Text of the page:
Article

Light and Moderate Alcohol Consumption Significantly Reduces the Prevalence of Fatty Liver in the Japanese Male Population

Center for Preventive Medicine, Kanto Medical Center, NTT East, Tokyo 141-8625, Japan.
The American Journal of Gastroenterology (Impact Factor: 9.21). 07/2009; 104(9):2189-95. DOI: 10.1038/ajg.2009.361
Source: PubMed

ABSTRACT The effect of alcohol consumption on the liver is controversial. Recent reports have suggested that moderate alcohol consumption decreases the prevalence of elevated alanine aminotransferase levels. The role of alcohol consumption in the development of fatty liver (FL), however, has not been studied definitively. The aim of this study was to examine the association between alcohol consumption and FL in a large Japanese population.
A total of 7,431 asymptomatic male subjects who underwent a complete medical survey in our institute between May 2007 and July 2008 were recruited. Cases positive for hepatitis B or C viruses, potential hepatotoxic drug intake, or under treatment for metabolic disorders were excluded. FL was defined by ultrasonography. Visceral and subcutaneous adipose tissues (VAT and SAT) were measured by computed tomography. Independent and significant predictors associated with FL were determined by multiple logistic regression analysis.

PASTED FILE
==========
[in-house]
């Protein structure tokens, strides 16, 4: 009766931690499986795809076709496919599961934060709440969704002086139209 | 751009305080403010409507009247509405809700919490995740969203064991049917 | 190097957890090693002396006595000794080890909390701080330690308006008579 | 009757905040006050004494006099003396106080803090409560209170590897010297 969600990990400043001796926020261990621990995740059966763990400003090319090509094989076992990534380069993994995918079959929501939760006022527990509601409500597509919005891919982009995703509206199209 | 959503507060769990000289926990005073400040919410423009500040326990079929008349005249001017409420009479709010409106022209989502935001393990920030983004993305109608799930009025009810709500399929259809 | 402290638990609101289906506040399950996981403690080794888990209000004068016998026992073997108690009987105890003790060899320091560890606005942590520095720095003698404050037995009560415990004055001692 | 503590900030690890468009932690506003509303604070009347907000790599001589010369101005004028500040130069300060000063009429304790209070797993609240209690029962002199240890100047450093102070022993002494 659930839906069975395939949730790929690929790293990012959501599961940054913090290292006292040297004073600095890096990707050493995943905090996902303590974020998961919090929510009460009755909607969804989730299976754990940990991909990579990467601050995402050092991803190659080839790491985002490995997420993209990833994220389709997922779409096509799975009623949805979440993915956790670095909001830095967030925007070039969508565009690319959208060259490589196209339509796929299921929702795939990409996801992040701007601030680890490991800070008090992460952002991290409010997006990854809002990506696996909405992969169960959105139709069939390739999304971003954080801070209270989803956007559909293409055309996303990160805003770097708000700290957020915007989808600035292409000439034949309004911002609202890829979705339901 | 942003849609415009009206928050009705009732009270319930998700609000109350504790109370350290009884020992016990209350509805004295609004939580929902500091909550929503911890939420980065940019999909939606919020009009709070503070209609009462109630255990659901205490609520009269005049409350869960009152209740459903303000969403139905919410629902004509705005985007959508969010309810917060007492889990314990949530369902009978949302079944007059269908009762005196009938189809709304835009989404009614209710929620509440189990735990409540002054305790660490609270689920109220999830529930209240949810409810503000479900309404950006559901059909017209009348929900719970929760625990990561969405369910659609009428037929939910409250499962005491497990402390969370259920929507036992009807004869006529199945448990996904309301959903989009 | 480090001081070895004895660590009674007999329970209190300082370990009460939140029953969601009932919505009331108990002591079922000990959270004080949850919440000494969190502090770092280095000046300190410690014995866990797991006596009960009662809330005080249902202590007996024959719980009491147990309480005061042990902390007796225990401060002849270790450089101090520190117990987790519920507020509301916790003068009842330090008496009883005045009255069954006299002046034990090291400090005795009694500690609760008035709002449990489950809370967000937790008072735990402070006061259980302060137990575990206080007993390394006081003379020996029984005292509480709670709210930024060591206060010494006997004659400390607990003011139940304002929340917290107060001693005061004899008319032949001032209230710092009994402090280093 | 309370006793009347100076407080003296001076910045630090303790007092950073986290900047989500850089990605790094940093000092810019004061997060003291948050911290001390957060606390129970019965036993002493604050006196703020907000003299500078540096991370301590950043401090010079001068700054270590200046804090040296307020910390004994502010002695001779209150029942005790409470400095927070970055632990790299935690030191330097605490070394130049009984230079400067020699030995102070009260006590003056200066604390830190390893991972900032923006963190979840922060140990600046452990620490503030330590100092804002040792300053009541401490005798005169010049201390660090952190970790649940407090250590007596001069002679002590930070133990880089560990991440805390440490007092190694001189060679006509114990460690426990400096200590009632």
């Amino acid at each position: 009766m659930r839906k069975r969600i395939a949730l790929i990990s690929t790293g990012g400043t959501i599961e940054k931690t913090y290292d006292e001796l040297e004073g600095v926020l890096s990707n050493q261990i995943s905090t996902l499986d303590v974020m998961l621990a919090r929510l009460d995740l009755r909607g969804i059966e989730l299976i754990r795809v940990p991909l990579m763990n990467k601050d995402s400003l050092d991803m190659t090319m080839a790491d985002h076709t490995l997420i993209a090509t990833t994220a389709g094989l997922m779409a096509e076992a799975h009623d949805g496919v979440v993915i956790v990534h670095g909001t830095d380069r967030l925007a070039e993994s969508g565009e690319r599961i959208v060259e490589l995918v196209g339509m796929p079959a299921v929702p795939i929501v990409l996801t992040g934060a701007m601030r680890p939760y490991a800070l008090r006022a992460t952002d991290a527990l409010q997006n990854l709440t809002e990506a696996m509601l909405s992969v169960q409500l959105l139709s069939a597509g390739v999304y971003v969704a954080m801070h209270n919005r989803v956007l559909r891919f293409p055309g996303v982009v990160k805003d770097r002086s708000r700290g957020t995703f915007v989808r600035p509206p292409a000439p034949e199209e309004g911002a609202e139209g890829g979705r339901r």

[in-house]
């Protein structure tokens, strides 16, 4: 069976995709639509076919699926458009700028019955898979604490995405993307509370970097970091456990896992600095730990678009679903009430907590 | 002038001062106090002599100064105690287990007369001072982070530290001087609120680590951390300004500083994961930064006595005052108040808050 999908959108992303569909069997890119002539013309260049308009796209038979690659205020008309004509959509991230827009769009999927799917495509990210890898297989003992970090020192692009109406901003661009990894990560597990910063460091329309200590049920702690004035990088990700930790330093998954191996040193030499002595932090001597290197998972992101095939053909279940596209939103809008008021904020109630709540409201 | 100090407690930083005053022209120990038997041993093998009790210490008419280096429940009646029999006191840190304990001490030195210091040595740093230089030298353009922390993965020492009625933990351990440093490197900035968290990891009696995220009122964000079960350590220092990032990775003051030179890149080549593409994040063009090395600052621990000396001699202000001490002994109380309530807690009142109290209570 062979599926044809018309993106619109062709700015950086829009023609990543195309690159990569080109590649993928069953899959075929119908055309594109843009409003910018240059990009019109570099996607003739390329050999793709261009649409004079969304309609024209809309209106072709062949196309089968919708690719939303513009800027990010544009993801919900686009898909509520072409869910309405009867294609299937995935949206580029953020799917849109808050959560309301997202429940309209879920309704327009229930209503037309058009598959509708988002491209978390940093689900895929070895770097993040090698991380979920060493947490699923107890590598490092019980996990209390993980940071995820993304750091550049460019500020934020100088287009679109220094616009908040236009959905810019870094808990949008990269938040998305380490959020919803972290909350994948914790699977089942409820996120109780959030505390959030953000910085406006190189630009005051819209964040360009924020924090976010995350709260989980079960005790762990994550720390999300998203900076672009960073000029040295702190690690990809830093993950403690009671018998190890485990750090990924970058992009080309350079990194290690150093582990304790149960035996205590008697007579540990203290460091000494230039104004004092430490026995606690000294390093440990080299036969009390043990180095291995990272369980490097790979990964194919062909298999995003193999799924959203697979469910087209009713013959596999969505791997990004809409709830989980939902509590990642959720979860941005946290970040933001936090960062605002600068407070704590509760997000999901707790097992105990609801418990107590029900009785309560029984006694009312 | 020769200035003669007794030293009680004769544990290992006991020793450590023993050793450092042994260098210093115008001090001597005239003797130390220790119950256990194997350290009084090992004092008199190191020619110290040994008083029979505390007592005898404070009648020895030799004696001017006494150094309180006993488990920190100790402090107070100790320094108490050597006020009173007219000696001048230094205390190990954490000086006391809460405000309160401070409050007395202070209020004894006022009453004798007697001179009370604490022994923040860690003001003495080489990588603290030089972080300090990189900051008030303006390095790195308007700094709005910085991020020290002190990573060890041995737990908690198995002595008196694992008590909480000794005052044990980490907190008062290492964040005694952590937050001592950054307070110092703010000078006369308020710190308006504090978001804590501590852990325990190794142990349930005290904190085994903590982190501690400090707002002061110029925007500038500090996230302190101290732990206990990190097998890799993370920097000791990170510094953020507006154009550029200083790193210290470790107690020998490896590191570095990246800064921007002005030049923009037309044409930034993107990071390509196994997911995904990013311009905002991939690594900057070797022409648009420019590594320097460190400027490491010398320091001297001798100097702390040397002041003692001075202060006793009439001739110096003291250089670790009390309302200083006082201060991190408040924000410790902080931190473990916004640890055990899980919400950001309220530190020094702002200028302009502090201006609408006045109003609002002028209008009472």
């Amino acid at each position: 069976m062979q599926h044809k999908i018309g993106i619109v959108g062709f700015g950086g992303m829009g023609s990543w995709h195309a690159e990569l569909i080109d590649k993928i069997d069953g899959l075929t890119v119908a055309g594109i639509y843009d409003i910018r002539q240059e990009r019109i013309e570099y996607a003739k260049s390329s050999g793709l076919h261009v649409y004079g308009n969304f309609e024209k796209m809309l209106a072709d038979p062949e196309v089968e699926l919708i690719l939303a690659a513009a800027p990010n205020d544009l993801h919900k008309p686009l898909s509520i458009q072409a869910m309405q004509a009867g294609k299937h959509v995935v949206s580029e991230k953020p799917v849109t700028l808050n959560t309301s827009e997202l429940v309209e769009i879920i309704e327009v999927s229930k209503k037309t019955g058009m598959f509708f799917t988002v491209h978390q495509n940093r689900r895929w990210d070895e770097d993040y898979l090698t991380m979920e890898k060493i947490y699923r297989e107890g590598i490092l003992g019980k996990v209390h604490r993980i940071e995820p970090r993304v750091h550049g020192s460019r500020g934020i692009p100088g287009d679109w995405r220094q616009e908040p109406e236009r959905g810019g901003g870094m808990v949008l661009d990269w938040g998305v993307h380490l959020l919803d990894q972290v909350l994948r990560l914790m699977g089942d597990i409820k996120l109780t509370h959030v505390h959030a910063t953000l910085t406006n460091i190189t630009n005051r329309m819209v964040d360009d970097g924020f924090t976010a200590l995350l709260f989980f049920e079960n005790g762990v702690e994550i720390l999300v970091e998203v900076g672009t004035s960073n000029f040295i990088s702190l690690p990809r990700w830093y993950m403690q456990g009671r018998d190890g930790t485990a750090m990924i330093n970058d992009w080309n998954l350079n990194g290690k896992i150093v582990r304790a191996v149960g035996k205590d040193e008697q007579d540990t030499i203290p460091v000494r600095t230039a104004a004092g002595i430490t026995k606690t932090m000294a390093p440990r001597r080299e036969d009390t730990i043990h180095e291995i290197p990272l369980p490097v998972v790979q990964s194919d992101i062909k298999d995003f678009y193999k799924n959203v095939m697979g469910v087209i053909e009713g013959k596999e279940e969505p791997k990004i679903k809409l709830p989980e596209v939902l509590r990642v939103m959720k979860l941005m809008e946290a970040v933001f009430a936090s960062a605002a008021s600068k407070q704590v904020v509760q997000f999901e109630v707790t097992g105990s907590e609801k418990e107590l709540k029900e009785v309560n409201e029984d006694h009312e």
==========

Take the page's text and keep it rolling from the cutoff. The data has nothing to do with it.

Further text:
Of the initial study candidates, 130 (1.7%) were positive for hepatitis B and 66 (0.8%) were positive for hepatitis C. On the basis of the inclusion and exclusion criteria, 5,599 men (50.9+/-8.1 years) were studied cross-sectionally. Light (40-140 g/week) and moderate (140-280 g/week) alcohol consumption significantly and independently reduced the likelihood of FL (odds ratio=0.824 and 0.754, 95% confidence interval=0.683-0.994 and 0.612-0.928, P=0.044 and 0.008, respectively) by multivariate analysis after adjusting for potential confounding variables. VAT, SAT, low-density lipoprotein, triglycerides, and fasting blood glucose were significant predictors of the increased prevalence of FL, whereas age was a predictor of the decreased prevalence of FL.
The prevalence of FL was significantly and independently decreased by light and moderate alcohol consumption in men of an asymptomatic Japanese population.

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